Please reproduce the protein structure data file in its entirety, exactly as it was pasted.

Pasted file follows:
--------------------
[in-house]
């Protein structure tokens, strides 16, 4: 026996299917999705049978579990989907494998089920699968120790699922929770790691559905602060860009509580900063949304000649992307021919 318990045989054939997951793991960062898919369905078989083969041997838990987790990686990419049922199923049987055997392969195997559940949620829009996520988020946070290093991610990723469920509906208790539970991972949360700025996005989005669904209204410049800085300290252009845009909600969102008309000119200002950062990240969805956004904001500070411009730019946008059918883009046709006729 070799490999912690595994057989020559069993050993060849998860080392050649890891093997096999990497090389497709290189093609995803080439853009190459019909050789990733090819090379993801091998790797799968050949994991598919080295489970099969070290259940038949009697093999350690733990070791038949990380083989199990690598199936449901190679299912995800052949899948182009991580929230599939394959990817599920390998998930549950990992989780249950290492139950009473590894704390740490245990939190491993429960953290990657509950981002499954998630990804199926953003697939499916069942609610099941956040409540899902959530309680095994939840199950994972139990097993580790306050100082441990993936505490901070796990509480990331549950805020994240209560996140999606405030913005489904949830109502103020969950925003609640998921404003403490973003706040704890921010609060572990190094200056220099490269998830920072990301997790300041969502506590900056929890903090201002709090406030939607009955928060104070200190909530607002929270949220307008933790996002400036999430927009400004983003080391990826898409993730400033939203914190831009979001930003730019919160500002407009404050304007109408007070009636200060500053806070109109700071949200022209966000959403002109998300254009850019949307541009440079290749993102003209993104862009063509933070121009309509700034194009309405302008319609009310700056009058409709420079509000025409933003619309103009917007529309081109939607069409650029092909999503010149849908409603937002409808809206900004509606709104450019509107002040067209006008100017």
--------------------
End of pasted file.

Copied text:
[in-house]
């Protein structure tokens, strides 16, 4: 026996299917999705049978579990989907494998089920699968120790699922929770790691559905602060860009509580900063949304000649992307021919 318990045989054939997951793991960062898919369905078989083969041997838990987790990686990419049922199923049987055997392969195997559940949620829009996520988020946070290093991610990723469920509906208790539970991972949360700025996005989005669904209204410049800085300290252009845009909600969102008309000119200002950062990240969805956004904001500070411009730019946008059918883009046709006729 070799490999912690595994057989020559069993050993060849998860080392050649890891093997096999990497090389497709290189093609995803080439853009190459019909050789990733090819090379993801091998790797799968050949994991598919080295489970099969070290259940038949009697093999350690733990070791038949990380083989199990690598199936449901190679299912995800052949899948182009991580929230599939394959990817599920390998998930549950990992989780249950290492139950009473590894704390740490245990939190491993429960953290990657509950981002499954998630990804199926953003697939499916069942609610099941956040409540899902959530309680095994939840199950994972139990097993580790306050100082441990993936505490901070796990509480990331549950805020994240209560996140999606405030913005489904949830109502103020969950925003609640998921404003403490973003706040704890921010609060572990190094200056220099490269998830920072990301997790300041969502506590900056929890903090201002709090406030939607009955928060104070200190909530607002929270949220307008933790996002400036999430927009400004983003080391990826898409993730400033939203914190831009979001930003730019919160500002407009404050304007109408007070009636200060500053806070109109700071949200022209966000959403002109998300254009850019949307541009440079290749993102003209993104862009063509933070121009309509700034194009309405302008319609009310700056009058409709420079509000025409933003619309103009917007529309081109939607069409650029092909999503010149849908409603937002409808809206900004509606709104450019509107002040067209006008100017």